New York - New York University-School of Social Work

One Washington Square North

Consistent with our view that the purpose of social work involves the alleviation of human suffering as well as the restoration, maintenance, and enhancement of coping, the primary mission of the New York University Shirley M. Ehrenkranz School of Social Work is the education of committed professionals for direct social work practice with individuals, families, groups and communities in a complex urban environment. The School aims to prepare students to become skilled social work practitioners who perform a variety of practice interventive strategies, including linking people with needed resources, advocacy and working for the promotion of effective, humane service delivery systems and social policies.

Inherent in the Schools conception of direct practice is an appreciation of the cultural, social, psychological, psychodynamic and biological needs and experiences of individuals, families, groups and communities; a priority on client self-determination; a respect for clients' strengths and capacity to change; and a commitment to advocacy and social justice, which encompasses concern about all forms of economic and social oppression.

The School's mission pertains not only to its students but also to its faculty and the School's relationship to the profession, the community and the University. It includes a commitment to contribute to the profession through teaching, scholarly writing, and the development and testing of knowledge related to social work practice; to develop competent and accountable social workers who will contribute to the generation of practice knowledge; and to provide leadership in addressing social problems and inequitable social policies affecting individuals, families and communities.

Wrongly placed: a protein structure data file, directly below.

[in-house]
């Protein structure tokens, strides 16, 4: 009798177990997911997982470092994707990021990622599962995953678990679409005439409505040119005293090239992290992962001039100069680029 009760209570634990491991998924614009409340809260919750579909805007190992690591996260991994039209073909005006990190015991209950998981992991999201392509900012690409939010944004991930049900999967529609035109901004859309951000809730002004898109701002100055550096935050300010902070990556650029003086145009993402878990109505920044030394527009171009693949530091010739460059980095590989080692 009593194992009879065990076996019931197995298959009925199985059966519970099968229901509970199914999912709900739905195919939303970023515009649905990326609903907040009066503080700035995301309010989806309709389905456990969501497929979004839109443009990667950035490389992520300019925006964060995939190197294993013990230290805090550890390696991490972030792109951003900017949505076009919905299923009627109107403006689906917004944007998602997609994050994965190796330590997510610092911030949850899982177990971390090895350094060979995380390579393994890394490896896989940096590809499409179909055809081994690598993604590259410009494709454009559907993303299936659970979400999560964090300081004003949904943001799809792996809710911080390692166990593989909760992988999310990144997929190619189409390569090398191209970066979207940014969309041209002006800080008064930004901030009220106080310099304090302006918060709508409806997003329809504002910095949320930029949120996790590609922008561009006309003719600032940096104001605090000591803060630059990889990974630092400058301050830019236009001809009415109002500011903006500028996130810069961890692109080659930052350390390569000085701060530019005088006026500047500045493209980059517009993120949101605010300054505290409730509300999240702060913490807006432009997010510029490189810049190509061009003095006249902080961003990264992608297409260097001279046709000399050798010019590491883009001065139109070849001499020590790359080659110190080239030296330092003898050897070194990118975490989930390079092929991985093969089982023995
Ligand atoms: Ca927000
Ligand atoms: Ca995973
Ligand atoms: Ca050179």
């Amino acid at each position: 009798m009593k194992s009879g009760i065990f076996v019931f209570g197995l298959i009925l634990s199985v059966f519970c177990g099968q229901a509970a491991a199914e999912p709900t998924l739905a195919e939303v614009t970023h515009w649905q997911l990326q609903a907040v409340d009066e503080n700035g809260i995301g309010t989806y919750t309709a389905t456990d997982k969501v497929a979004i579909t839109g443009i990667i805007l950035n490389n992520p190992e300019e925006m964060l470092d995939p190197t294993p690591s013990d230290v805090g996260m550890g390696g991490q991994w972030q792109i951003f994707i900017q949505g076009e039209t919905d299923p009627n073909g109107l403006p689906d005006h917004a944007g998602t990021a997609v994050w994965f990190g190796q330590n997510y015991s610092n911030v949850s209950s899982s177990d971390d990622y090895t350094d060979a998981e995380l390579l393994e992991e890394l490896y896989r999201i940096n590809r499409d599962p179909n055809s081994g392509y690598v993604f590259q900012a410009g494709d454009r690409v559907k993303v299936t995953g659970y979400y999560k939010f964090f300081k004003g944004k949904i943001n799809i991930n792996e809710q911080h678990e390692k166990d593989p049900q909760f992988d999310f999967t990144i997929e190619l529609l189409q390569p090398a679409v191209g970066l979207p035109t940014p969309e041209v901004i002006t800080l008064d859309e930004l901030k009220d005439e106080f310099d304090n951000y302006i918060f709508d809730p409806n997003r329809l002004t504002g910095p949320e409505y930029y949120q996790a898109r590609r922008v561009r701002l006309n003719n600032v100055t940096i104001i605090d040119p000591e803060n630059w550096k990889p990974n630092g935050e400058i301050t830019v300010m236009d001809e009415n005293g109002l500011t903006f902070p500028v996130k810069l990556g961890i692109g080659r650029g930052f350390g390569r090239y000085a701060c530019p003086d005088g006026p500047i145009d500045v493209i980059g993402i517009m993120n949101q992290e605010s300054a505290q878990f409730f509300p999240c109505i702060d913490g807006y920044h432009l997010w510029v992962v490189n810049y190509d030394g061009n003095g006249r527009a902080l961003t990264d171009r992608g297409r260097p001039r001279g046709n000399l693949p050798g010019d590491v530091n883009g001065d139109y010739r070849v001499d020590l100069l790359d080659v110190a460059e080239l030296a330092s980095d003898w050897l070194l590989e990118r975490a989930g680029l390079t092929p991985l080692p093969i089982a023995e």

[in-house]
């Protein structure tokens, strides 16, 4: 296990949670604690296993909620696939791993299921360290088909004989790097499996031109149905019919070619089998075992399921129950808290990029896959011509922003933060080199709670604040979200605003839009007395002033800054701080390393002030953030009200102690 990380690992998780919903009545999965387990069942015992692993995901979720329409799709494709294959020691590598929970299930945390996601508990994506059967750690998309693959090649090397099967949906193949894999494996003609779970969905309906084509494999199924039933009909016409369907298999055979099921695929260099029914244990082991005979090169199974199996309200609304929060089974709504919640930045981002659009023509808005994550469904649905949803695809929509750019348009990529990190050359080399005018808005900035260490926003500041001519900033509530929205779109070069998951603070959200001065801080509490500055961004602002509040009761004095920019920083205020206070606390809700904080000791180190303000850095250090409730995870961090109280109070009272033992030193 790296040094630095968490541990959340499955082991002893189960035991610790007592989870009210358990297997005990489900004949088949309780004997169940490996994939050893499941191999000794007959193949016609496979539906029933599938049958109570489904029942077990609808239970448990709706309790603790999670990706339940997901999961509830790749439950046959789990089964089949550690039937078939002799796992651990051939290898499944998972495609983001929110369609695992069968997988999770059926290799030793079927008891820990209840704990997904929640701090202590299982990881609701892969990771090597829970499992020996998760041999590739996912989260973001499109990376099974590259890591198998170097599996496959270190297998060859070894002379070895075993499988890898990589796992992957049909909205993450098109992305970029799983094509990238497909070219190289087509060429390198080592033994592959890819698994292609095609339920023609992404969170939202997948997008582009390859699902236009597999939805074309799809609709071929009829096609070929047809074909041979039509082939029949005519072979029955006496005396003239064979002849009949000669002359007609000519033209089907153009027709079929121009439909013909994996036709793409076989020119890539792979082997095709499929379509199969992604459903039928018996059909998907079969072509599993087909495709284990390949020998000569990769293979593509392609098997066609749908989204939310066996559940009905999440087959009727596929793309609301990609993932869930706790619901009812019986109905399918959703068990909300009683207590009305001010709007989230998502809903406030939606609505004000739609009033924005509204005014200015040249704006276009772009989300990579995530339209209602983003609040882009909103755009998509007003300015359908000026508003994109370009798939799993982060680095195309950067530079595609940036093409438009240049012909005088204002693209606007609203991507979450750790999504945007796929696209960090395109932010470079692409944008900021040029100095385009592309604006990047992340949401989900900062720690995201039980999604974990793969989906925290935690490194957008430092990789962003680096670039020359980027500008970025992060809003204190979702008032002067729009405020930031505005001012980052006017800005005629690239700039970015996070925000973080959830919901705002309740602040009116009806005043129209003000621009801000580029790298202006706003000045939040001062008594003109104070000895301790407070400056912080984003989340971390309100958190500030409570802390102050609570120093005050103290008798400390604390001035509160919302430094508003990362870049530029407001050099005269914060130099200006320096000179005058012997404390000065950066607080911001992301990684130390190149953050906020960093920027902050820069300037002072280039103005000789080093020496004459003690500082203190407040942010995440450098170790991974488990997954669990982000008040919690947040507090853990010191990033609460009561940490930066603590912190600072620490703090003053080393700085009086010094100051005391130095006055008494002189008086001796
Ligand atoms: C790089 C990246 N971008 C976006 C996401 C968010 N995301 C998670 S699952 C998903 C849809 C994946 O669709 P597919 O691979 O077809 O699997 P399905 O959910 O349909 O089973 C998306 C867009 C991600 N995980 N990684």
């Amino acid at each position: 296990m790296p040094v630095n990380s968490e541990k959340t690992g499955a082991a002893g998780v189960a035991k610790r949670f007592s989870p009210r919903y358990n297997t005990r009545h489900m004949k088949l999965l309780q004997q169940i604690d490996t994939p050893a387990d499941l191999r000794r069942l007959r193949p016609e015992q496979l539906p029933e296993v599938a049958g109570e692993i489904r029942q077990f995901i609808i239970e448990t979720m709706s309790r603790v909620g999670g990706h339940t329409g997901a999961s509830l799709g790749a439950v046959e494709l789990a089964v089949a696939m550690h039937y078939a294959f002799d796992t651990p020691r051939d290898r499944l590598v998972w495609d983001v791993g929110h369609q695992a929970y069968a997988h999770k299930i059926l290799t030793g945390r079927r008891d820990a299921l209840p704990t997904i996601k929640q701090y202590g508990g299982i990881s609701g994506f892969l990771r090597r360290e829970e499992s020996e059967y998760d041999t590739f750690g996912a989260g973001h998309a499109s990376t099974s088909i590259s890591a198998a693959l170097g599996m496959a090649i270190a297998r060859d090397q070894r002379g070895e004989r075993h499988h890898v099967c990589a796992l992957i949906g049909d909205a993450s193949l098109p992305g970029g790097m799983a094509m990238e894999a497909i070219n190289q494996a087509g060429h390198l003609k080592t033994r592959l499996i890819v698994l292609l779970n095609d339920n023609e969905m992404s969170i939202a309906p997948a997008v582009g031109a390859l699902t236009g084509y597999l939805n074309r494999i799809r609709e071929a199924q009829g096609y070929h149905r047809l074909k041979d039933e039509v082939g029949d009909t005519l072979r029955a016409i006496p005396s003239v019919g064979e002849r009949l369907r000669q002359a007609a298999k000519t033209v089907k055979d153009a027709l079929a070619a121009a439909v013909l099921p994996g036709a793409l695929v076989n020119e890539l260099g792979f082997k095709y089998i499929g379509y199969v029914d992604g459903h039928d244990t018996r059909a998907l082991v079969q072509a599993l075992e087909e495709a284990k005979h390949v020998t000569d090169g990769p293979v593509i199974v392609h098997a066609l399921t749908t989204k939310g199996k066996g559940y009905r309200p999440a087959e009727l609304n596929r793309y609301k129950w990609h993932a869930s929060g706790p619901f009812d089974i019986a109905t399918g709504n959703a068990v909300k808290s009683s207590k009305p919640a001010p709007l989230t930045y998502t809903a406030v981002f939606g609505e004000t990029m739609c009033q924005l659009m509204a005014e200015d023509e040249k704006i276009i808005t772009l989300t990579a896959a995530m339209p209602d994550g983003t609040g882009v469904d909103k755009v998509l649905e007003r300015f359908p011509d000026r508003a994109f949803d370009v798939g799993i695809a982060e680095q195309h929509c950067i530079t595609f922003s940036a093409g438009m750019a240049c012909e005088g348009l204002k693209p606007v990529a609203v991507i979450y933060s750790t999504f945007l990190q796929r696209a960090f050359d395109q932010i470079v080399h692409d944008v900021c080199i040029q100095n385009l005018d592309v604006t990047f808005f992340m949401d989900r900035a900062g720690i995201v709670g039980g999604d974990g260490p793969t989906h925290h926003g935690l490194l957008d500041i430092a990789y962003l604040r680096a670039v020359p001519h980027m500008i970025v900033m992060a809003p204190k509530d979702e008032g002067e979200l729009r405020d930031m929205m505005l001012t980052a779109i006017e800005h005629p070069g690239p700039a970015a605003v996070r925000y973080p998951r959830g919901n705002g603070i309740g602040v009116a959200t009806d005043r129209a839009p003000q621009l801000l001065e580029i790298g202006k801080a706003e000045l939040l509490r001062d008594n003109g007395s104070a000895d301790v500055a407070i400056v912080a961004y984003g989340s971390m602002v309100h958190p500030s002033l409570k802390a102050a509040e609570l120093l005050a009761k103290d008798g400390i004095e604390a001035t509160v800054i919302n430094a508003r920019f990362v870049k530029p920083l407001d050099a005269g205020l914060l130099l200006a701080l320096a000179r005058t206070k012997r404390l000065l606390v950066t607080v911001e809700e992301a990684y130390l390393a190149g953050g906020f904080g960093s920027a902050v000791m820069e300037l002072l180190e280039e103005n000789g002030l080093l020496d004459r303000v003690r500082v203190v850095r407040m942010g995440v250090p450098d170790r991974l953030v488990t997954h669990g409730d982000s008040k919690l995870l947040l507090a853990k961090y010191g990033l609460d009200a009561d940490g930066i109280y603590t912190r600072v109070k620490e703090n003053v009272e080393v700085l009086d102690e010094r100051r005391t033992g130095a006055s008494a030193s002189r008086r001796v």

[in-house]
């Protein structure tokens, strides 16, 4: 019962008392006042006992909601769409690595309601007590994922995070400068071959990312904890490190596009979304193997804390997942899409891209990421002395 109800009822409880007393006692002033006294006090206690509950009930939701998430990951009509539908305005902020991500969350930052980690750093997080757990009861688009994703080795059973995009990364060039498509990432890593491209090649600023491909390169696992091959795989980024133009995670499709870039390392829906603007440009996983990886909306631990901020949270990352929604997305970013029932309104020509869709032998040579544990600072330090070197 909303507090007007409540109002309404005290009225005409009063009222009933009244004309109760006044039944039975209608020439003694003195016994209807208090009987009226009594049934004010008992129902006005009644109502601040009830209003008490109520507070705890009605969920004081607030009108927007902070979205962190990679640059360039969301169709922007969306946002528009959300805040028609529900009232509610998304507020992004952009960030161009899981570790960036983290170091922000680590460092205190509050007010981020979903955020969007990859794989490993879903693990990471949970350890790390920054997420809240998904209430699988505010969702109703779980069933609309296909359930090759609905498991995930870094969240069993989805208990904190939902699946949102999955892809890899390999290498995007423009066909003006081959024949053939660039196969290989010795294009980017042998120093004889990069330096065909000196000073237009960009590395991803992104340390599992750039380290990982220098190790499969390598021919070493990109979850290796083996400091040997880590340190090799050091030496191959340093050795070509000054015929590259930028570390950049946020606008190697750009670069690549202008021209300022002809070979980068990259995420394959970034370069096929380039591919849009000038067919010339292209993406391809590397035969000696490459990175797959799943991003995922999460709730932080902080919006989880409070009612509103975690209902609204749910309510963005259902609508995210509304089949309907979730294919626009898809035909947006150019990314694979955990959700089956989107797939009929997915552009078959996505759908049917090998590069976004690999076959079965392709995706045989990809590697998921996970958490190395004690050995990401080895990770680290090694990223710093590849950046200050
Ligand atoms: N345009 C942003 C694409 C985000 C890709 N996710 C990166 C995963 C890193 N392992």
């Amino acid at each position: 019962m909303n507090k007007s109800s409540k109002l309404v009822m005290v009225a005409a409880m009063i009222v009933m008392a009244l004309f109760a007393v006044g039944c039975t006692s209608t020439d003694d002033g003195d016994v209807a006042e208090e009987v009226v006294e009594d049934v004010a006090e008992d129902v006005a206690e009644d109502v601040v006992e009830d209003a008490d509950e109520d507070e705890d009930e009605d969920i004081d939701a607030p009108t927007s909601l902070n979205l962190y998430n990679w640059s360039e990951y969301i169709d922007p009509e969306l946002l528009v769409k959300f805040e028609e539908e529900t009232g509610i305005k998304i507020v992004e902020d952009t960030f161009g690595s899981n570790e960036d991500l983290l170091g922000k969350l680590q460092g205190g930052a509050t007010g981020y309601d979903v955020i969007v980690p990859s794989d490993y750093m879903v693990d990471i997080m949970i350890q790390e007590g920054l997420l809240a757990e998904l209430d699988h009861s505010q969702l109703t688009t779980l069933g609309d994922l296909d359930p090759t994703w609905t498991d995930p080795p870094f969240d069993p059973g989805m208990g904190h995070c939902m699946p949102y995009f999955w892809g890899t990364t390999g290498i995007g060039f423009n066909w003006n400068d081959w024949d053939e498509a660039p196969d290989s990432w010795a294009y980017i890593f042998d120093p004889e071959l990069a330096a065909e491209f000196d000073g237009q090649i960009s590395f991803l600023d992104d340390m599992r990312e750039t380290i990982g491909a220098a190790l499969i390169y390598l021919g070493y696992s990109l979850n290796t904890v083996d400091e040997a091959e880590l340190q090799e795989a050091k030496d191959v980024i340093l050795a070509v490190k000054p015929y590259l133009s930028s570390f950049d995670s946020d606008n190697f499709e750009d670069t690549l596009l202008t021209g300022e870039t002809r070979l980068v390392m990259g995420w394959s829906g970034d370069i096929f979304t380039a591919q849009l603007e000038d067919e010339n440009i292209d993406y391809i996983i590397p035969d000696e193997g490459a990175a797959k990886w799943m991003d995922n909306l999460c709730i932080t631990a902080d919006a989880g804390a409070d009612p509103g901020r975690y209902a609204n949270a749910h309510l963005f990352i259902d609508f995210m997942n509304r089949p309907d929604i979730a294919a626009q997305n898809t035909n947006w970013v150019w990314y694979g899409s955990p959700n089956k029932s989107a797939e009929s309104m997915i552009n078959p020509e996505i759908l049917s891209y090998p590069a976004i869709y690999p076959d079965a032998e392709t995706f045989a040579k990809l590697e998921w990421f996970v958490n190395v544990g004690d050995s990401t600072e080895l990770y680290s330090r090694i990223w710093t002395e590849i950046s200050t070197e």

The School's specific emphasis on educating professionals for direct practice reflects New York University's central purpose of serving the needs of the urban community as expressed in the motto, "A Private University in the Public Service." A growing interest of both the University and the School is in using our expertise in collaborations with international social workers and social work institutions. The location of the Ehrenkranz School of Social Work in a vital community in the heart of New York City provides unique opportunities for students to learn and implement interventions with highly diverse client populations, including refugees and immigrants.

The School's mission also reflects its longstanding role in the New York metropolitan area. It is recognized by social agencies, social work practitioners, and educators for training direct practitioners for work in a wide variety of settings and with diverse client populations. The School has close ties to the vast array of service delivery settings in the City and its surrounding communities, and it frequently provides consultation and continuing education to a wide range of social agencies and community groups.

The following values inform the focus of the School's MSW program in the teaching of direct practice with individuals, families and groups:

1. An identification with the historical commitments, values, and ethics of the social work profession;

2. A perspective that integrates both micro and macro interventive strategies;

3. A commitment to a broad knowledge base that includes contemporary psychodynamic, psychological, sociological and cultural theories and research findings;

4. An emphasis on helping students to develop sensitivity to, knowledge about and respect for client diversity in race, ethnicity, gender, socioeconomic class, age, religious and spiritual beliefs, sexual orientation, and physical ability;

5. A focus on the development of disciplined self-awareness and critical thinking about theories and intervention strategies;

6. A conviction that students have an ongoing responsibility to advance their knowledge and skills through continuing education, the use of research findings and the pursuit of scientific research and practice evaluation;

7. An emphasis on enabling students to utilize emerging bodies of knowledge, with respect to advocacy, social justice and the identification of new areas of client, organizational and community need;

8. A commitment to helping students recognize the benefits of maintaining ties to the profession and contributing to it through participation and advocacy in its associations